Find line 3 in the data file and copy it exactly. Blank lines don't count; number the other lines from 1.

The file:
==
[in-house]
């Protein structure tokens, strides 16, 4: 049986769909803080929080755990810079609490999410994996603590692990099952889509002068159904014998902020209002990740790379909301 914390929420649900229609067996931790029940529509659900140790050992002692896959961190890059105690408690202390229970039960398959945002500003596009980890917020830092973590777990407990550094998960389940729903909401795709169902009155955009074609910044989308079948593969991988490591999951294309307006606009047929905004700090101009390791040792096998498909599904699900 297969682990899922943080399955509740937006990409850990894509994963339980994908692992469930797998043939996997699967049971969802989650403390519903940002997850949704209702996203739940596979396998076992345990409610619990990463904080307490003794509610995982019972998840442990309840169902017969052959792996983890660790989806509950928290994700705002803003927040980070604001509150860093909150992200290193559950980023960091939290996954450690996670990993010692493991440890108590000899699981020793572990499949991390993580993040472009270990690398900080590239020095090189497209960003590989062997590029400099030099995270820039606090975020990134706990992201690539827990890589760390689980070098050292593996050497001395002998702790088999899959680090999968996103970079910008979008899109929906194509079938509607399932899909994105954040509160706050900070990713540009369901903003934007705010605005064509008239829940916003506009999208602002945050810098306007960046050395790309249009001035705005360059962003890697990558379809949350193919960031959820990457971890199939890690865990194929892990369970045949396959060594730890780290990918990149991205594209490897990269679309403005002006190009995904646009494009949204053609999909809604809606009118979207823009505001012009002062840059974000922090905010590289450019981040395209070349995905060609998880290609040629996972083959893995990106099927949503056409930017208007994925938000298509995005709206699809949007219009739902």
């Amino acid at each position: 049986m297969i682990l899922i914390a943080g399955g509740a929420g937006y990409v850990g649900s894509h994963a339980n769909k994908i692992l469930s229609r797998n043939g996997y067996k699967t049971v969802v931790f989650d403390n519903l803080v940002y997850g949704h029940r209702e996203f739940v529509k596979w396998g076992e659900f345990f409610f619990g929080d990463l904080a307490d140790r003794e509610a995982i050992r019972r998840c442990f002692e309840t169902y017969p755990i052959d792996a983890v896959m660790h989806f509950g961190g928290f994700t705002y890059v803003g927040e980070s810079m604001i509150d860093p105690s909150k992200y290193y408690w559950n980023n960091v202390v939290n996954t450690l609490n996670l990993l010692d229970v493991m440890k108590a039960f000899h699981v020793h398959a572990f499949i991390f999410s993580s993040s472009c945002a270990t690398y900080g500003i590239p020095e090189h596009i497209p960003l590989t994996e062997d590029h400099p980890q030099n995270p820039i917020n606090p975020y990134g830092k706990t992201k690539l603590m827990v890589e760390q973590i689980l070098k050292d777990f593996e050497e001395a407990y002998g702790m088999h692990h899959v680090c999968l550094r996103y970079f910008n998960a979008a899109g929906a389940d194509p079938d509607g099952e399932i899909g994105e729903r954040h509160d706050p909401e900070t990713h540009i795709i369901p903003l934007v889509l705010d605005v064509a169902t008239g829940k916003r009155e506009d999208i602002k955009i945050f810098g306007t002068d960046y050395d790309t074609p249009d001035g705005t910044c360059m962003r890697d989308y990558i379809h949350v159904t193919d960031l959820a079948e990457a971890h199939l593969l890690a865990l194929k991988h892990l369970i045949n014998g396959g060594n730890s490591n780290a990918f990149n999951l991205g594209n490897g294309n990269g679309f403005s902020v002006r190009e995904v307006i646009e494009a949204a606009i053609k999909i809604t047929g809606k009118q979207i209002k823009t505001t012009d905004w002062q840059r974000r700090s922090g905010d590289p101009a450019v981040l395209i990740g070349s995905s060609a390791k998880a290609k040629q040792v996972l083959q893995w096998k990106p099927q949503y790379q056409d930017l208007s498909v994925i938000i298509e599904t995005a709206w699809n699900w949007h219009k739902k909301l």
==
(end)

């Amino acid at each position: 049986m297969i682990l899922i914390a943080g399955g509740a929420g937006y990409v850990g649900s894509h994963a339980n769909k994908i692992l469930s229609r797998n043939g996997y067996k699967t049971v969802v931790f989650d403390n519903l803080v940002y997850g949704h029940r209702e996203f739940v529509k596979w396998g076992e659900f345990f409610f619990g929080d990463l904080a307490d140790r003794e509610a995982i050992r019972r998840c442990f002692e309840t169902y017969p755990i052959d792996a983890v896959m660790h989806f509950g961190g928290f994700t705002y890059v803003g927040e980070s810079m604001i509150d860093p105690s909150k992200y290193y408690w559950n980023n960091v202390v939290n996954t450690l609490n996670l990993l010692d229970v493991m440890k108590a039960f000899h699981v020793h398959a572990f499949i991390f999410s993580s993040s472009c945002a270990t690398y900080g500003i590239p020095e090189h596009i497209p960003l590989t994996e062997d590029h400099p980890q030099n995270p820039i917020n606090p975020y990134g830092k706990t992201k690539l603590m827990v890589e760390q973590i689980l070098k050292d777990f593996e050497e001395a407990y002998g702790m088999h692990h899959v680090c999968l550094r996103y970079f910008n998960a979008a899109g929906a389940d194509p079938d509607g099952e399932i899909g994105e729903r954040h509160d706050p909401e900070t990713h540009i795709i369901p903003l934007v889509l705010d605005v064509a169902t008239g829940k916003r009155e506009d999208i602002k955009i945050f810098g306007t002068d960046y050395d790309t074609p249009d001035g705005t910044c360059m962003r890697d989308y990558i379809h949350v159904t193919d960031l959820a079948e990457a971890h199939l593969l890690a865990l194929k991988h892990l369970i045949n014998g396959g060594n730890s490591n780290a990918f990149n999951l991205g594209n490897g294309n990269g679309f403005s902020v002006r190009e995904v307006i646009e494009a949204a606009i053609k999909i809604t047929g809606k009118q979207i209002k823009t505001t012009d905004w002062q840059r974000r700090s922090g905010d590289p101009a450019v981040l395209i990740g070349s995905s060609a390791k998880a290609k040629q040792v996972l083959q893995w096998k990106p099927q949503y790379q056409d930017l208007s498909v994925i938000i298509e599904t995005a709206w699809n699900w949007h219009k739902k909301l």